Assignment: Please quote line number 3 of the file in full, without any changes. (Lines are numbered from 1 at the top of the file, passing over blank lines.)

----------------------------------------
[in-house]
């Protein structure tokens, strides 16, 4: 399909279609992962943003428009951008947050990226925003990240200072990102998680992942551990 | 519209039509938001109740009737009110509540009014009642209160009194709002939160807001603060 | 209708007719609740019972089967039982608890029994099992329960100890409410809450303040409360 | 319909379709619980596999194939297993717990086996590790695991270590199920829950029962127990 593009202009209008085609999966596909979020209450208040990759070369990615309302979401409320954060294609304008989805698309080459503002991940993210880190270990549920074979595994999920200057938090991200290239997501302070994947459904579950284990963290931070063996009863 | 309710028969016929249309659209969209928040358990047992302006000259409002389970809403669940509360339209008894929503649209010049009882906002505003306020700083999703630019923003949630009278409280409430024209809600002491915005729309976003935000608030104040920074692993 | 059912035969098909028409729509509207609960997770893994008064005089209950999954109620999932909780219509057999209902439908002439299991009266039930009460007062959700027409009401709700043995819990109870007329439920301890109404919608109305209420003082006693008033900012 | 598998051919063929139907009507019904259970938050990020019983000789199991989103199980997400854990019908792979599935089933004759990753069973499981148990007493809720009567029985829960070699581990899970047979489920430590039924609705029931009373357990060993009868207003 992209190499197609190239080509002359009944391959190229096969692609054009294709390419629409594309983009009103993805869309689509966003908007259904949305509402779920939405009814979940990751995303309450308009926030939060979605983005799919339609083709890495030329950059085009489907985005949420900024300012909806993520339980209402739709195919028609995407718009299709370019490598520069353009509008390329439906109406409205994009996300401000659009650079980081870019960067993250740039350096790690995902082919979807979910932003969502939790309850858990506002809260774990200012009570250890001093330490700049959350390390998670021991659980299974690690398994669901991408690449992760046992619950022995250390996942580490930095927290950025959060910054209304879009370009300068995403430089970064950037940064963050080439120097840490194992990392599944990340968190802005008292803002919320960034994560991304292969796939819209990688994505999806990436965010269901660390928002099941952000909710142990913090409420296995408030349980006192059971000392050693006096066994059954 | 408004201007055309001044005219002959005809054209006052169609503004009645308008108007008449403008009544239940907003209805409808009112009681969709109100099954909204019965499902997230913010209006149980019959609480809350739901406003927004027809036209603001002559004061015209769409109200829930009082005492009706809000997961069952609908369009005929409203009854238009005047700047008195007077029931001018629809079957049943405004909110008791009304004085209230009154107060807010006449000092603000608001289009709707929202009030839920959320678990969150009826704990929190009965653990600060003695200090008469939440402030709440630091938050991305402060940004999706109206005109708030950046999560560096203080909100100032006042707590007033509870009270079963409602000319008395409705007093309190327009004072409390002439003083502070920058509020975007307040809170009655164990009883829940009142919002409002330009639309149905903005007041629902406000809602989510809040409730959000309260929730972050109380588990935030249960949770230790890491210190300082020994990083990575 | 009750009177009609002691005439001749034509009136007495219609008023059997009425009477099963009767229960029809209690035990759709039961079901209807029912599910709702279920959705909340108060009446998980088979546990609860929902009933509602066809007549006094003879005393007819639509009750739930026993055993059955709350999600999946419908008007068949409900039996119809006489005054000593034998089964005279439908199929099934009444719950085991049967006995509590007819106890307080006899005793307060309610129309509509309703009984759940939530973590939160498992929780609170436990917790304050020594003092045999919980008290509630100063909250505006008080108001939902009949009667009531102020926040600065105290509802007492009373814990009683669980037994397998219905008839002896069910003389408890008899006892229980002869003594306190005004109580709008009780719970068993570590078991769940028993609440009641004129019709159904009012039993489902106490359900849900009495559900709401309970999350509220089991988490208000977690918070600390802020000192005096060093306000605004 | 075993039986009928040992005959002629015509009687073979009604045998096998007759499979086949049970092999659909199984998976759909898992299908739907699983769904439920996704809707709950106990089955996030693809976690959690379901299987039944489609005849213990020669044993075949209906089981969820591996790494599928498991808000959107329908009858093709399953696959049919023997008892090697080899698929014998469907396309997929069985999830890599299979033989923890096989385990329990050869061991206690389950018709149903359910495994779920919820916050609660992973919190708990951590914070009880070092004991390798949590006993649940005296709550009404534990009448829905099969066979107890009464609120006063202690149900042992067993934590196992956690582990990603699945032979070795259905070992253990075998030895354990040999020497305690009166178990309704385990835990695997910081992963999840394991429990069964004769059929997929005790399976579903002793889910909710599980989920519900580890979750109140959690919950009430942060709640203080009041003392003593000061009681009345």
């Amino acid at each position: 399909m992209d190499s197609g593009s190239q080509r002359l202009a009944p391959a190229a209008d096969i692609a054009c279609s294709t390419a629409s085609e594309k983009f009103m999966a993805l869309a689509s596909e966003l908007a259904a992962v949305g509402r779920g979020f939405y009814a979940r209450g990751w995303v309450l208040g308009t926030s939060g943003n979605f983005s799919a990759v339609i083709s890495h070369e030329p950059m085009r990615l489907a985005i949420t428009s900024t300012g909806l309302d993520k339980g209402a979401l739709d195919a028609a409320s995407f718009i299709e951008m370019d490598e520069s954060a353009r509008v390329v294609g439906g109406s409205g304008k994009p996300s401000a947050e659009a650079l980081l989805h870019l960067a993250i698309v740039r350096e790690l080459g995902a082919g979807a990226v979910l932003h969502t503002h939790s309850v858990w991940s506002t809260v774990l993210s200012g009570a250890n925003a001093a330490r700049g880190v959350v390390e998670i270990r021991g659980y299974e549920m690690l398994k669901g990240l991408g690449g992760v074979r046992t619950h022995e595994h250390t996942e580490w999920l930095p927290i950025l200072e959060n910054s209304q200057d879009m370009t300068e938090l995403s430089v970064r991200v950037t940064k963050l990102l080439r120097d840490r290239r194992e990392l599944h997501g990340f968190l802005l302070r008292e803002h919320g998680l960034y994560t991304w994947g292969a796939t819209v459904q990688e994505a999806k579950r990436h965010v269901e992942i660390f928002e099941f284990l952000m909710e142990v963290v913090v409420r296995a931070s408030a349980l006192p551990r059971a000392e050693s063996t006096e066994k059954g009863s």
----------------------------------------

């Amino acid at each position: 399909m992209d190499s197609g593009s190239q080509r002359l202009a009944p391959a190229a209008d096969i692609a054009c279609s294709t390419a629409s085609e594309k983009f009103m999966a993805l869309a689509s596909e966003l908007a259904a992962v949305g509402r779920g979020f939405y009814a979940r209450g990751w995303v309450l208040g308009t926030s939060g943003n979605f983005s799919a990759v339609i083709s890495h070369e030329p950059m085009r990615l489907a985005i949420t428009s900024t300012g909806l309302d993520k339980g209402a979401l739709d195919a028609a409320s995407f718009i299709e951008m370019d490598e520069s954060a353009r509008v390329v294609g439906g109406s409205g304008k994009p996300s401000a947050e659009a650079l980081l989805h870019l960067a993250i698309v740039r350096e790690l080459g995902a082919g979807a990226v979910l932003h969502t503002h939790s309850v858990w991940s506002t809260v774990l993210s200012g009570a250890n925003a001093a330490r700049g880190v959350v390390e998670i270990r021991g659980y299974e549920m690690l398994k669901g990240l991408g690449g992760v074979r046992t619950h022995e595994h250390t996942e580490w999920l930095p927290i950025l200072e959060n910054s209304q200057d879009m370009t300068e938090l995403s430089v970064r991200v950037t940064k963050l990102l080439r120097d840490r290239r194992e990392l599944h997501g990340f968190l802005l302070r008292e803002h919320g998680l960034y994560t991304w994947g292969a796939t819209v459904q990688e994505a999806k579950r990436h965010v269901e992942i660390f928002e099941f284990l952000m909710e142990v963290v913090v409420r296995a931070s408030a349980l006192p551990r059971a000392e050693s063996t006096e066994k059954g009863s």